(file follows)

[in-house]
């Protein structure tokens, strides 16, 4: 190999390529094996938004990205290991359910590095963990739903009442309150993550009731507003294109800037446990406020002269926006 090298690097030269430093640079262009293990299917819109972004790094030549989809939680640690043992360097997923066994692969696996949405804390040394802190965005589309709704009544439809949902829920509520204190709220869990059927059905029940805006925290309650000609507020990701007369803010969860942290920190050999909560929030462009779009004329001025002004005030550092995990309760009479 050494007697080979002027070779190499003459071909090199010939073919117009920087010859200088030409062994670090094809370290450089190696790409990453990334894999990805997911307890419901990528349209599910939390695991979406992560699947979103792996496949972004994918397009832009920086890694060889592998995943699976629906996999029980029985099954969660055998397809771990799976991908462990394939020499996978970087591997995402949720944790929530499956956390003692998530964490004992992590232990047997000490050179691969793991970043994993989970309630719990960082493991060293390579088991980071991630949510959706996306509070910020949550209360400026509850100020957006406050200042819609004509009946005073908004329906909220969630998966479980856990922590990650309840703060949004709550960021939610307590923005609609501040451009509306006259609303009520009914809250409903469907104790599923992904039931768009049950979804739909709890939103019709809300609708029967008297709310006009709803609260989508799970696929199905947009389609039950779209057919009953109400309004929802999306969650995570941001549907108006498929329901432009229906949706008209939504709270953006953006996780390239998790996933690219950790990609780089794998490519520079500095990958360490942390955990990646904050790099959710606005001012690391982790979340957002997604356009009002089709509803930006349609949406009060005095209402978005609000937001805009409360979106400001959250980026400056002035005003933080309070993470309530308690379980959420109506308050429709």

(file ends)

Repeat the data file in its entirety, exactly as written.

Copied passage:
[in-house]
């Protein structure tokens, strides 16, 4: 190999390529094996938004990205290991359910590095963990739903009442309150993550009731507003294109800037446990406020002269926006 090298690097030269430093640079262009293990299917819109972004790094030549989809939680640690043992360097997923066994692969696996949405804390040394802190965005589309709704009544439809949902829920509520204190709220869990059927059905029940805006925290309650000609507020990701007369803010969860942290920190050999909560929030462009779009004329001025002004005030550092995990309760009479 050494007697080979002027070779190499003459071909090199010939073919117009920087010859200088030409062994670090094809370290450089190696790409990453990334894999990805997911307890419901990528349209599910939390695991979406992560699947979103792996496949972004994918397009832009920086890694060889592998995943699976629906996999029980029985099954969660055998397809771990799976991908462990394939020499996978970087591997995402949720944790929530499956956390003692998530964490004992992590232990047997000490050179691969793991970043994993989970309630719990960082493991060293390579088991980071991630949510959706996306509070910020949550209360400026509850100020957006406050200042819609004509009946005073908004329906909220969630998966479980856990922590990650309840703060949004709550960021939610307590923005609609501040451009509306006259609303009520009914809250409903469907104790599923992904039931768009049950979804739909709890939103019709809300609708029967008297709310006009709803609260989508799970696929199905947009389609039950779209057919009953109400309004929802999306969650995570941001549907108006498929329901432009229906949706008209939504709270953006953006996780390239998790996933690219950790990609780089794998490519520079500095990958360490942390955990990646904050790099959710606005001012690391982790979340957002997604356009009002089709509803930006349609949406009060005095209402978005609000937001805009409360979106400001959250980026400056002035005003933080309070993470309530308690379980959420109506308050429709």